Southeast Asia and Oceania: Rainforest under pressure
The rainforests of Southeast Asia and Oceania are among the richest and most complex ecosystems there are. Despite historically high deforestation, in recent years this is starting to turn. Yet, pressure on the region’s rainforests from palm oil plantations, mining and logging remain.
The rainforests of Southeast Asia and Oceania are threatened. Nonetheless, Southeast Asia is home to the greatest number of people who depend on the rainforest.
Southeast Asia is home to the greatest number of people who depend on the rainforest, with great natural and cultural diversity.
The rainforests in this region are under tremendous pressure, with large, contiguous forests remaining mainly on the islands of Borneo and New Guinea. Previously, the entire region was covered by lush rainforest.
Many countries in Southeast Asia and Oceania have some rainforest, but those with the largest remaining forests are Indonesia and Papua New Guinea.
This region’s rainforests are among the most complex and species-rich ecosystems in the world. Southeast Asian rainforests are renowned for the elephants and orangutans that live in them, and more than 3,000 species of plant have been registered.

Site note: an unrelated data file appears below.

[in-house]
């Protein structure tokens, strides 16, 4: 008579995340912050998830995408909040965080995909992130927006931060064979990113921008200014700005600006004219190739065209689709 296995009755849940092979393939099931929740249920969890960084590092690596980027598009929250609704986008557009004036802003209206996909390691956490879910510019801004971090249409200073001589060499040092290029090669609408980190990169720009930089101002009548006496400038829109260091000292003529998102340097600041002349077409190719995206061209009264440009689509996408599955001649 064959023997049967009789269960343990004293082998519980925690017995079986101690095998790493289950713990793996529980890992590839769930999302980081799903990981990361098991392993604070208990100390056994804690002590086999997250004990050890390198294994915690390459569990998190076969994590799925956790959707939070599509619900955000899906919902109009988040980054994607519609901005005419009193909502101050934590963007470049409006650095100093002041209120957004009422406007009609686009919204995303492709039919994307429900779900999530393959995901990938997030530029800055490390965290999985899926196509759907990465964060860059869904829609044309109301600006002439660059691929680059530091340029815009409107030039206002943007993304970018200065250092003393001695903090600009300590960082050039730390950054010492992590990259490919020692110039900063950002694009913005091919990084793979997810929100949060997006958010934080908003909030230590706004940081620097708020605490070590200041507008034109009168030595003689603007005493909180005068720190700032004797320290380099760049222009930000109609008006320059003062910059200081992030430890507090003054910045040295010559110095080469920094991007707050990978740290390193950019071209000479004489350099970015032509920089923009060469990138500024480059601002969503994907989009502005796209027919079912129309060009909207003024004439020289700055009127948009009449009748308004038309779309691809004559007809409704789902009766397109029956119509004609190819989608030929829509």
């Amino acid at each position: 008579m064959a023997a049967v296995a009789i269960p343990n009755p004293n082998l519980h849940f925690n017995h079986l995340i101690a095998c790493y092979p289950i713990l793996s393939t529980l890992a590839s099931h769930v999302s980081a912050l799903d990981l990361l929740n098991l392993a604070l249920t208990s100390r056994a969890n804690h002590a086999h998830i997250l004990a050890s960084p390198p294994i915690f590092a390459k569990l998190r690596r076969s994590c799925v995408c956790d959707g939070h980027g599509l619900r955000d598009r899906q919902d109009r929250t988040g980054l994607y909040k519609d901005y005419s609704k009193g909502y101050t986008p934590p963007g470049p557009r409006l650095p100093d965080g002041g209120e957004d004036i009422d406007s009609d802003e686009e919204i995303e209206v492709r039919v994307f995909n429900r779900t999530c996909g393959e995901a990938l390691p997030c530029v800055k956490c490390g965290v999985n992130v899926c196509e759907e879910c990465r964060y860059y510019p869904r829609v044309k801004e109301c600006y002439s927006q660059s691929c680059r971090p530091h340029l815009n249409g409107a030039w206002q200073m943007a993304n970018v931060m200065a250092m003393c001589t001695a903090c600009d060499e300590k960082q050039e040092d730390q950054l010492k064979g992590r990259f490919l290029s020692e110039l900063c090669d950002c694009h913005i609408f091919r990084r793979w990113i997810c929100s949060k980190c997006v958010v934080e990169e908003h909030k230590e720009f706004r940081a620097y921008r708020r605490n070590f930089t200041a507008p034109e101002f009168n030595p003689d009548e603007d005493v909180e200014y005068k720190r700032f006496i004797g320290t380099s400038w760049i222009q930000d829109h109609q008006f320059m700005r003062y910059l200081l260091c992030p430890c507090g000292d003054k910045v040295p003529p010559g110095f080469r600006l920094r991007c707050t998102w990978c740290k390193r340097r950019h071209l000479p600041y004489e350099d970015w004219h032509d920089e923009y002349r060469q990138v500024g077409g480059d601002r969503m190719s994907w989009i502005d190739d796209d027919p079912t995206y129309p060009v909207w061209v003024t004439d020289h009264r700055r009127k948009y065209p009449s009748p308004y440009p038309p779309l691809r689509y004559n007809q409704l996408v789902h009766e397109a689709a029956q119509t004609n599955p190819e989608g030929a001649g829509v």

How we work in Southeast Asia and Oceania
Since Rainforest Foundation Norway (RFN) began working in Southeast Asia in 1997, we have initiated a range of projects together with local partners in Indonesia and Papua New Guinea.
Our main focus in this region has been to work for sustainable forest management and supporting forest peoples to secure their land rights. That is because, in our experience, the forest is best preserved where the rights, including land rights, of its traditional populations are recognized and upheld.
We support the struggle of forest peoples to secure their land rights and to make their voices heard.
Our partners are dedicated organizations that maintain close contact with local communities at risk of losing their traditional territories as a result of legal or illegal deforestation. We also work to support forest people with recognition of their rights and sustainable use of their traditional lands. Through capacity sharing, culturally adapted education and legal training, we seek to strengthen the role of forest communities in protecting their forest from destruction.
We also work to help forest peoples obtain exclusive rights to use their traditional lands. Through capacity building, culturally adapted education and legal training, we seek to strengthen the role of forest communities in protecting their forest from destruction.
Deforestation and changing trends
Logging companies searching for valuable tropical wood in Papua New Guinea have proliferated. Mining, dam construction and other infrastructure development are also destroying rainforests across the region.
Forest peoples whose livelihood depends on the rainforest are those who suffer most when the forest is wiped out.
Over the last four decades, the two largest rainforest countries in the region – Indonesia and Papua New Guinea – have experienced a massive expansion of plantation, logging and mining activities. However, in recent years Indonesia has succeeded in drastically reducing its rates of deforestation - a promising trend.